A critic," observed the arch critic Kenneth Tynan, "is a man who knows the way but can't drive the car." Education should be about teaching young people the skills that will allow them to navigate through life's rapids or, to put in another way, to "drive the car". Yet many of the methods employed are still merely about reading the map.
Involving students in the creative arts should be different, and in music particularly we have, by and large, left behind the rows of serried ranks listening to someone else performing (usually on a scratchy disc), or singing along to a badly played piano. Given that providing a grounding in culture, in all its richness, does a great deal more than simply impart information, it is active participation as much as interpretation that should be important for teachers and pupils alike. In fact, to quote another critic - Susan Sontag - interpretation is often only "the revenge of the intellect upon art".
Which brings me to drama. It is disappointing how little drama is actively, as opposed to passively, taught in Scotland's schools. Certainly there are bright exceptions and tremendously vibrant drama departments in some establishments, but even the annual trip to see professional theatre in action - which I remember from my own school days - is less and less common. Shortage of funds, pressures of the overcrowded curriculum, bureaucratic restrictions and a lack of interest by pupils are often cited as reasons.
Plays need to be seen to be appreciated. That sounds axiomatic, but many young people who are required to study texts as part of their English courses will leave school without ever seeing them come to life. Fewer still will ever have the chance of meeting professional actors, appreciating the interaction of writers with space and time and perhaps even trying their own, or other people's, lines out on a stage.
Of course, in some places the effort necessary to provide access to such experiences is overwhelming. The Scottish cities are reasonably well served, as are those places within bussing distance of them, but in vast swathes of rural Scotland there isn't a footlight to be found within a hundred miles.
Yet when the chance arises, the potential is great. During September and early October, the new locally based professional Skeklers Theatre Company played in five community halls in Shetland as well as in the Garrison Theatre in Lerwick. The play they presented was written by a well established author, Grace Barnes, who has worked all over the world but who now lives both in Edinburgh and Shetland, where she was brought up.
Zander's Boat is a development of a piece first produced as part of the events surrounding the Tall Ships Race in Lerwick some years ago, and has been broadcast on Radio 4 as well as staged in the United States. This was its first outing in Shetland and, as it deals with local themes and features local dialect (although it has a universal message), it was particularly appropriate.
The audiences were enthusiastic, but so were the other participants - the hundreds of school children who attended five schools performances, as well as those who took part in readings and worked with the actors during the period of rehearsal, which took place in the hostel building that is part of the Anderson High complex. The enthusiasm of the school's dynamic new headteacher, Valerie Nicolson, was a key element in making these things happen, as was a small amount of funding from the education authority.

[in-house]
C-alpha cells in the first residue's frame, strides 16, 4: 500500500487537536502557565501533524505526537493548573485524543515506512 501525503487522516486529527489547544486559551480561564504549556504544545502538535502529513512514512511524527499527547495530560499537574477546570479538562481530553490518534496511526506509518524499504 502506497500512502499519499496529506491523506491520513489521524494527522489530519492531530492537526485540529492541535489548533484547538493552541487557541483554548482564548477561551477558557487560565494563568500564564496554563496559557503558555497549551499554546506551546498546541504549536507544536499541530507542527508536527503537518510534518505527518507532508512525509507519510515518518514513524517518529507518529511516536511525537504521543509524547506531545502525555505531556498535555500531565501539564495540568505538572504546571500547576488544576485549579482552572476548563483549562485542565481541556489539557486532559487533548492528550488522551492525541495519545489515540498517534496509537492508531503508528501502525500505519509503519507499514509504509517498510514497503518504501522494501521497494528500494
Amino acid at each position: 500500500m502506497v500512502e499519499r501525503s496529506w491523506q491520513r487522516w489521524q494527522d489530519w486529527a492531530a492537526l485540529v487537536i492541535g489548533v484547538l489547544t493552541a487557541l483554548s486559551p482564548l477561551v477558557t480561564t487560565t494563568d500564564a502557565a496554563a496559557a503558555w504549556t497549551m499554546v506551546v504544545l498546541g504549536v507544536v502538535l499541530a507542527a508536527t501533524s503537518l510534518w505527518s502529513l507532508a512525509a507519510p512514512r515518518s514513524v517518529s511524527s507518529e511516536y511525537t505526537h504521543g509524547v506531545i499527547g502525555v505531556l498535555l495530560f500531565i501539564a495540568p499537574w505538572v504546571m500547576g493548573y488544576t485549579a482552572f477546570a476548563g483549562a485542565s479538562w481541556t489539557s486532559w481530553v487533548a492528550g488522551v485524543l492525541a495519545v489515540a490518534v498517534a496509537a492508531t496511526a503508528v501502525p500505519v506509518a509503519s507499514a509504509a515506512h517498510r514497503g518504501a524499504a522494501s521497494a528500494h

By publishing the text of the play as the programme for the performance - something that should be done with all new plays - a document for immediate study and further active use was provided so that it could be readily and permanently to hand. When working in school, the actors also assisted in reading and performing parts of curriculum texts, bringing them to life in a place where they would otherwise have remained firmly anchored to the page. The value added both to the work of the company, and to the school, by means of such activities was immense.
That was even more so when pupils from outlying areas were able to have access to the performers and the performance. An introduction from Grace Barnes preceded the play and it was followed with an opportunity to meet the cast and crew and to ask them questions. For most of the young people something outwith their experience had suddenly entered their field of vision and they embraced it with both hands.
The company hopes to present Barnes's adaptation of Jackie Kay's novel Trumpet, a world first, next year. The book is already being provided to schools for them to read prior to the rehearsal period, and the music of the play - a central element - has been commissioned not from an outside composer but from a very talented final-year school pupil. Resources permitting - and that is always a problem in the arts today in Scotland - the company should be able to do more shows for more schools and spend more time with the pupils in a variety of settings, undertaking a variety of learning experiences.
This is not only good education. It is also an investment in the future.
Audiences are developed in just such a way and, if a Shetland audience can be built over a period of years, the longer term prospects for professional drama there are good.
That might also be a lesson for our new National Theatre. The idea that money might be used just to bus kids in to see things that were already being provided for others has been floated, but let us hope it sinks quickly. The real route forward would be for the National Theatre - and every other theatre - to engage with schools in a way that produces fresh means of learning. Means of learning that do really teach how to "drive the car".
Michael Russell is a writer and commentator.